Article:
Downward Mobility


A few weeks ago, I picked up my wife after work so we could enjoy an outrageously overdue night out.  She popped in the car, said "Hey," and got back to clicking and pecking at her iPhone. I said, "Honey, I need to tell you something."  She replied, "Just give me a minute."  Five minutes later, I said, "Honey..." stifled by, "I just need another minute."  Five minutes later, I was done.  "My dad got in a fistfight with the mailman."  30 seconds later, "I'm sorry, what did we get in the mail?" 

My wife is having an affair with her phone.  After all, he has everything—smarts, good looks, a killer reputation, fame, and a nice package.

As early as the 1600s, studies in electricity were making a mark on mankind.  The industrial revolution spawned profound change.  The advent of radio and TV seized our senses to no end.  But mobility devices are a mad dash to the profound.

Gartner Research reported that mobile phone sales reached 1.5 billion units last year alone.  Yes, 1.5 billion units sold from Minnesota to Madagascar.  The Pew Internet Project reported that 94 percent of Americans own a smart phone.

The romance is so obsessive that, right now, a million Americans are sending text messages, making calls or otherwise using a handheld while driving. “Hey kids, mommy’s gotta tweet Aunt Josie, so can you watch the freeway for me for a sec?”  This is not a joke.  How about the eighth-grader from Long Island who captured a photo of her school bus driver steering with her wrists while texting a friend.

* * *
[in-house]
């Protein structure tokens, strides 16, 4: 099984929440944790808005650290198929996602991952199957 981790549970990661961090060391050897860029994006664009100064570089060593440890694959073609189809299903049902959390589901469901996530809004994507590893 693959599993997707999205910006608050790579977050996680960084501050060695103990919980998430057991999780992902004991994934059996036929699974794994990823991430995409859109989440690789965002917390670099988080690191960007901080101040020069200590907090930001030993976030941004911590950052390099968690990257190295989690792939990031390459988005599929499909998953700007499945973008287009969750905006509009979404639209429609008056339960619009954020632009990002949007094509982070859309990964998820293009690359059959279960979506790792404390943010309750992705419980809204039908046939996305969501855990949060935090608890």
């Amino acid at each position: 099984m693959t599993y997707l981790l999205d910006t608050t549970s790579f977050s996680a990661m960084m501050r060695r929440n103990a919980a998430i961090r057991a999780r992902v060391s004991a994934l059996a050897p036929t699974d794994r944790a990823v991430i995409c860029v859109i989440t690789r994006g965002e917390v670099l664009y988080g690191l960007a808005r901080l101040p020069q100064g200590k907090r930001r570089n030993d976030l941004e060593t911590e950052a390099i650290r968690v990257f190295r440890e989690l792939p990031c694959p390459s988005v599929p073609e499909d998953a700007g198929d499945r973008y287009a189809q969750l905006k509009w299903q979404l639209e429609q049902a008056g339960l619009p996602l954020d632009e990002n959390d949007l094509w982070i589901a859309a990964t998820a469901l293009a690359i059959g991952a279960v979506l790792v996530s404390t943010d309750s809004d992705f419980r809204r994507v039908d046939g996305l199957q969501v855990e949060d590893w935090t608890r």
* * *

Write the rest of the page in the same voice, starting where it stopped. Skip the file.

Despite the immediate satisfaction afforded by our zesty, lusty high-tech trysts, we must not forget that every affair has its consequences.

For instance, when our rendezvous with the latest and greatest runs its course, what is to become of our Galaxy, iPhone, Pixel or OnePlus? Answer: nothing good.  Electronics account for 70 percent of toxic waste each year.  Considering escalating mobility sales and diminishing life expectancies (approximately two years), this already vast wasteland will continue to widen.

What does Mother Earth think about re-digesting all that cadmium, lead, mercury?  Think of it this way.  It’s like putting your cat on a steady diet of all the hairballs she already heaves.

But surely all the mobile productivity must far outweigh these petty concerns, right?

Seven years ago, the opening line of an abstract used for an MIT Communications forum stated this: “No contemporary cultural artifact embodies the genius and the disruptive excess of capitalism as clearly as the cellphone."

American adults spend roughly three hours per day on their smartphones.  Some estimates have college kids yapping for nearly five.  The average mobile user first uses the device at 7:00am and last uses it at 10pm.  Two hours are spent on leading social platforms including YouTube, Instagram, Facebook, Twitter, and Reddit.  90 percent of our mobile time is spent using apps.

We cannot help but be amazed by this leap.  Surely, most of us have thanked our lucky stars there’s a smartphone by our side when the car breaks down in Timbuktu or expecting mom's water breaks during a breakfast meeting.

Yet, we must also wonder whether we might be too busy looking down to see what's up.  The world is a place that exists in our palms, not our eyes.  One can only wonder what the world will look like through the lens of our next generation.

Young Customer:
What’s next for smartphones?